For years, Google has attempted to kill employee-led unionization efforts under an initiative codenamed “Project Vivian.” In the words of one senior manager, Project Vivian existed “to engage employees more positively and convince them that unions suck.”
Project Vivian appears to be Google’s response to a surge in worker activism that began in 2018, when thousands of employees walked out in protest of the company’s response to sexual harassment complaints. Months later, employees began pushing for improved working conditions for Google contractors and an end to contracts with US government agencies involved in deportations and family separations. Two employees who helped organize the 2018 walkout later left the company, saying they were facing retaliation.
Ultimately, five employees were fired, and two were disciplined. They filed a complaint with the National Labor Relations Board alleging that Google interfered with their law-protected rights to organize at the workplace. The NLRB agreed and filed a complaint against Google in December 2020. Google refused to settle, and the matter went to the NLRB’s administrative court.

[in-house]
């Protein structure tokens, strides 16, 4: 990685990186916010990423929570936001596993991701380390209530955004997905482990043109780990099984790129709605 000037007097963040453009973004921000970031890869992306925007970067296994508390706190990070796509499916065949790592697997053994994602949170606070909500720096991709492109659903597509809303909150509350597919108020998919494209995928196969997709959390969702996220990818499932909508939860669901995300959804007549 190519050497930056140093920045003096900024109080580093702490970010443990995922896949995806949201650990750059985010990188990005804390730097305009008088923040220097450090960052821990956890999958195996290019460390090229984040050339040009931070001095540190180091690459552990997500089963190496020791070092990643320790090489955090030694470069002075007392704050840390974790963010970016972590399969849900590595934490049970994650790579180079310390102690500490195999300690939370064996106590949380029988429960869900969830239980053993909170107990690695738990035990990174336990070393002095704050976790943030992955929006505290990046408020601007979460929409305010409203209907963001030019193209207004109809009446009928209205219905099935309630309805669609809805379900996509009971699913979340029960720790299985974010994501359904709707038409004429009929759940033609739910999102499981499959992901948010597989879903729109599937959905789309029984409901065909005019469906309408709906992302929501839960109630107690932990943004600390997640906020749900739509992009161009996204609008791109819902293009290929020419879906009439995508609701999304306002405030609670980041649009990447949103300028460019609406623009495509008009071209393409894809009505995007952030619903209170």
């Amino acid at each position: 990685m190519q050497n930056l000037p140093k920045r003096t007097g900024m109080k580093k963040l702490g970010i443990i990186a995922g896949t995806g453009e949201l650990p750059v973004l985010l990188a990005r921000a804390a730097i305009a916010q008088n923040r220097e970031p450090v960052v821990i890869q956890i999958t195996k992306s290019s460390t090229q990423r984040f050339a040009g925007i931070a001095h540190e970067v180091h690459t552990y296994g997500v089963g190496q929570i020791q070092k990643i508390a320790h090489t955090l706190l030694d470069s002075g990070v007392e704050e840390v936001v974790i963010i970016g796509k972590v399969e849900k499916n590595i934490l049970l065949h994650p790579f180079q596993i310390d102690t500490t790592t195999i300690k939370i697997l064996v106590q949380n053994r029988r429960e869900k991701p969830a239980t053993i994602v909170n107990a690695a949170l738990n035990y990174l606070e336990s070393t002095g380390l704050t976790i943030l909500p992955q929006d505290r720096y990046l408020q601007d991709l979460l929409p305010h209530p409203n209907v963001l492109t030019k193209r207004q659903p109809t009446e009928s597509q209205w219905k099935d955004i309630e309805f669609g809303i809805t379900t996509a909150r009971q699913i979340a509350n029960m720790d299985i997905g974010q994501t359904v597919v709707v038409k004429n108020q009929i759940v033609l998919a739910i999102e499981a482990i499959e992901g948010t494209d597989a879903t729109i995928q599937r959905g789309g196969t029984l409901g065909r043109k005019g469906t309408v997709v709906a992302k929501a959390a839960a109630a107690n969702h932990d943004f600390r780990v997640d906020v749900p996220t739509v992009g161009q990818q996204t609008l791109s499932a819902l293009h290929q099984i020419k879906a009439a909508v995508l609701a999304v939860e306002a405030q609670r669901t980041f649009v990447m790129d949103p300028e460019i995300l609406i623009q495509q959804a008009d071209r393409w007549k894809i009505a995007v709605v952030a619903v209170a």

Revelations about Project Vivian were made public in a ruling, released late last week, by an NLRB administrative law judge. In the scathing order, the judge, Paul Bogas, told Google to turn over hundreds of internal documents related to its anti-union efforts, his second such order.